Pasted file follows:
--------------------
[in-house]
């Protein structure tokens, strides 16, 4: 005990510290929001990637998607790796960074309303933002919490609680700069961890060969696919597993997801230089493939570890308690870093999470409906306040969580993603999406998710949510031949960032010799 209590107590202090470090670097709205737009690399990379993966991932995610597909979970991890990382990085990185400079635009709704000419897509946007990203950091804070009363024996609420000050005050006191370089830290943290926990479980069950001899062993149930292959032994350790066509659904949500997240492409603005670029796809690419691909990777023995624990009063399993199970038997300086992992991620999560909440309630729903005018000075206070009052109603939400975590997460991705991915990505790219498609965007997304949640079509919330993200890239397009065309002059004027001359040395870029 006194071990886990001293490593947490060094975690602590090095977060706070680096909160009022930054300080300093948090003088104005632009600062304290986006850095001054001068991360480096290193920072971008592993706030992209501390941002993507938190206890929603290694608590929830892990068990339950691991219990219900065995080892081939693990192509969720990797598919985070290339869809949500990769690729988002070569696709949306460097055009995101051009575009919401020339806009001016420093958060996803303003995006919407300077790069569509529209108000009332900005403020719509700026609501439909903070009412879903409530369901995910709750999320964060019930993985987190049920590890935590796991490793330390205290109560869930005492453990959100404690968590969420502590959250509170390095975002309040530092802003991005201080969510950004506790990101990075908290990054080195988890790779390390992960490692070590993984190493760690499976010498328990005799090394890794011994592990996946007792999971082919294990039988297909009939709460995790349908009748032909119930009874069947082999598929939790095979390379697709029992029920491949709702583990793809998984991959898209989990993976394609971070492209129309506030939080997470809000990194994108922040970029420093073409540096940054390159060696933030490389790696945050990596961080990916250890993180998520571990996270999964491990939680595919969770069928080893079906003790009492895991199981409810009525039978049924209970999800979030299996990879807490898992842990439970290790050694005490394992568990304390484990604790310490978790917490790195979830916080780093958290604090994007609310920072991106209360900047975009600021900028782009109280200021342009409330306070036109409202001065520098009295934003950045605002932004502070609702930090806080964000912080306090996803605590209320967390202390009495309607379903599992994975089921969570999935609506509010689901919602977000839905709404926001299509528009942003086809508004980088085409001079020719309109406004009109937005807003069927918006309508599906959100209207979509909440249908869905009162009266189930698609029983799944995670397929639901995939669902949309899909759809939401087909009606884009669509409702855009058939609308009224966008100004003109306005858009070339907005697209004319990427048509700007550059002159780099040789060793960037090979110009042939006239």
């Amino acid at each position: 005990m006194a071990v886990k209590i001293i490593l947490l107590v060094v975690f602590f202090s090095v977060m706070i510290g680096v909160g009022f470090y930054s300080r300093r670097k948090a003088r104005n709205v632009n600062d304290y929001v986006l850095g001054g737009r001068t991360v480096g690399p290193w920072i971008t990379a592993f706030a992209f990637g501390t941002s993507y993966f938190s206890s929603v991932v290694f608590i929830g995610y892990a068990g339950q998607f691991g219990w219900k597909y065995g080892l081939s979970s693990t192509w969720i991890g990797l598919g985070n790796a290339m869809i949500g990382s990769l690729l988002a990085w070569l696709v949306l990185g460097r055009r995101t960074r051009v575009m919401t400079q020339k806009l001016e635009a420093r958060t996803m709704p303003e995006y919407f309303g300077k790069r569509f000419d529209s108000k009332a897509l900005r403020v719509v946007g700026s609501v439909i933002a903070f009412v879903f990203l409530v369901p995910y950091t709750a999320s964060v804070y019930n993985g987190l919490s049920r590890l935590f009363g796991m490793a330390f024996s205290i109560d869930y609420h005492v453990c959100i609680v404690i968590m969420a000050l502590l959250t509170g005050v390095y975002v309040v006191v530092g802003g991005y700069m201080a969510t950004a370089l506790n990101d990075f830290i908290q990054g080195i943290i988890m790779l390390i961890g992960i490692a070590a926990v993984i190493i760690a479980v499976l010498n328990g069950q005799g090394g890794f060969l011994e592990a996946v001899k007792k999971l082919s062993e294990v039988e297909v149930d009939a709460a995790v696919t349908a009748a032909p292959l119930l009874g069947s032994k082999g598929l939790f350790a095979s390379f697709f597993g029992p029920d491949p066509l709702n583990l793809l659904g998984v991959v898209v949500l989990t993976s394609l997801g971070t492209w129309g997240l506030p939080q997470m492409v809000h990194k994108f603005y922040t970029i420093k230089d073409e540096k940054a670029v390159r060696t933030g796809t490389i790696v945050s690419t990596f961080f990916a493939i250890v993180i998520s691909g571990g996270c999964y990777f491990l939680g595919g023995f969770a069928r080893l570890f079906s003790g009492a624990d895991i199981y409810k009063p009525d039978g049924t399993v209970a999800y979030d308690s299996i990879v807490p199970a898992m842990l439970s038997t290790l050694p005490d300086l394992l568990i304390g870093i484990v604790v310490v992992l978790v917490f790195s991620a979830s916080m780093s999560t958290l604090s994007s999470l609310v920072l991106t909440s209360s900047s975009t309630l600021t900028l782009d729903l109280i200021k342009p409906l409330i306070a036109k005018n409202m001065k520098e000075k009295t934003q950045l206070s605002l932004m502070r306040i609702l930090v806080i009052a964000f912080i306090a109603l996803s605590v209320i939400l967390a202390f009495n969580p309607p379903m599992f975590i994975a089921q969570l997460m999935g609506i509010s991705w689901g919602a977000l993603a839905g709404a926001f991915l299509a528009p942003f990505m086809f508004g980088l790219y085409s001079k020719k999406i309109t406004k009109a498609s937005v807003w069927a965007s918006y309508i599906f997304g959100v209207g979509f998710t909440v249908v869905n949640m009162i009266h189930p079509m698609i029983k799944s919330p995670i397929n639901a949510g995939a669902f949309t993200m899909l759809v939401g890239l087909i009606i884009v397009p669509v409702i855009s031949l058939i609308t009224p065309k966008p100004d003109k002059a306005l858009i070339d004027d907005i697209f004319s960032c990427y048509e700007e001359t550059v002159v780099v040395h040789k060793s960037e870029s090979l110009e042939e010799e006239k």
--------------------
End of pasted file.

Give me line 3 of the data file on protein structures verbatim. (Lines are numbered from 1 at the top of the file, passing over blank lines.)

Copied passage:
């Amino acid at each position: 005990m006194a071990v886990k209590i001293i490593l947490l107590v060094v975690f602590f202090s090095v977060m706070i510290g680096v909160g009022f470090y930054s300080r300093r670097k948090a003088r104005n709205v632009n600062d304290y929001v986006l850095g001054g737009r001068t991360v480096g690399p290193w920072i971008t990379a592993f706030a992209f990637g501390t941002s993507y993966f938190s206890s929603v991932v290694f608590i929830g995610y892990a068990g339950q998607f691991g219990w219900k597909y065995g080892l081939s979970s693990t192509w969720i991890g990797l598919g985070n790796a290339m869809i949500g990382s990769l690729l988002a990085w070569l696709v949306l990185g460097r055009r995101t960074r051009v575009m919401t400079q020339k806009l001016e635009a420093r958060t996803m709704p303003e995006y919407f309303g300077k790069r569509f000419d529209s108000k009332a897509l900005r403020v719509v946007g700026s609501v439909i933002a903070f009412v879903f990203l409530v369901p995910y950091t709750a999320s964060v804070y019930n993985g987190l919490s049920r590890l935590f009363g796991m490793a330390f024996s205290i109560d869930y609420h005492v453990c959100i609680v404690i968590m969420a000050l502590l959250t509170g005050v390095y975002v309040v006191v530092g802003g991005y700069m201080a969510t950004a370089l506790n990101d990075f830290i908290q990054g080195i943290i988890m790779l390390i961890g992960i490692a070590a926990v993984i190493i760690a479980v499976l010498n328990g069950q005799g090394g890794f060969l011994e592990a996946v001899k007792k999971l082919s062993e294990v039988e297909v149930d009939a709460a995790v696919t349908a009748a032909p292959l119930l009874g069947s032994k082999g598929l939790f350790a095979s390379f697709f597993g029992p029920d491949p066509l709702n583990l793809l659904g998984v991959v898209v949500l989990t993976s394609l997801g971070t492209w129309g997240l506030p939080q997470m492409v809000h990194k994108f603005y922040t970029i420093k230089d073409e540096k940054a670029v390159r060696t933030g796809t490389i790696v945050s690419t990596f961080f990916a493939i250890v993180i998520s691909g571990g996270c999964y990777f491990l939680g595919g023995f969770a069928r080893l570890f079906s003790g009492a624990d895991i199981y409810k009063p009525d039978g049924t399993v209970a999800y979030d308690s299996i990879v807490p199970a898992m842990l439970s038997t290790l050694p005490d300086l394992l568990i304390g870093i484990v604790v310490v992992l978790v917490f790195s991620a979830s916080m780093s999560t958290l604090s994007s999470l609310v920072l991106t909440s209360s900047s975009t309630l600021t900028l782009d729903l109280i200021k342009p409906l409330i306070a036109k005018n409202m001065k520098e000075k009295t934003q950045l206070s605002l932004m502070r306040i609702l930090v806080i009052a964000f912080i306090a109603l996803s605590v209320i939400l967390a202390f009495n969580p309607p379903m599992f975590i994975a089921q969570l997460m999935g609506i509010s991705w689901g919602a977000l993603a839905g709404a926001f991915l299509a528009p942003f990505m086809f508004g980088l790219y085409s001079k020719k999406i309109t406004k009109a498609s937005v807003w069927a965007s918006y309508i599906f997304g959100v209207g979509f998710t909440v249908v869905n949640m009162i009266h189930p079509m698609i029983k799944s919330p995670i397929n639901a949510g995939a669902f949309t993200m899909l759809v939401g890239l087909i009606i884009v397009p669509v409702i855009s031949l058939i609308t009224p065309k966008p100004d003109k002059a306005l858009i070339d004027d907005i697209f004319s960032c990427y048509e700007e001359t550059v002159v780099v040395h040789k060793s960037e870029s090979l110009e042939e010799e006239k």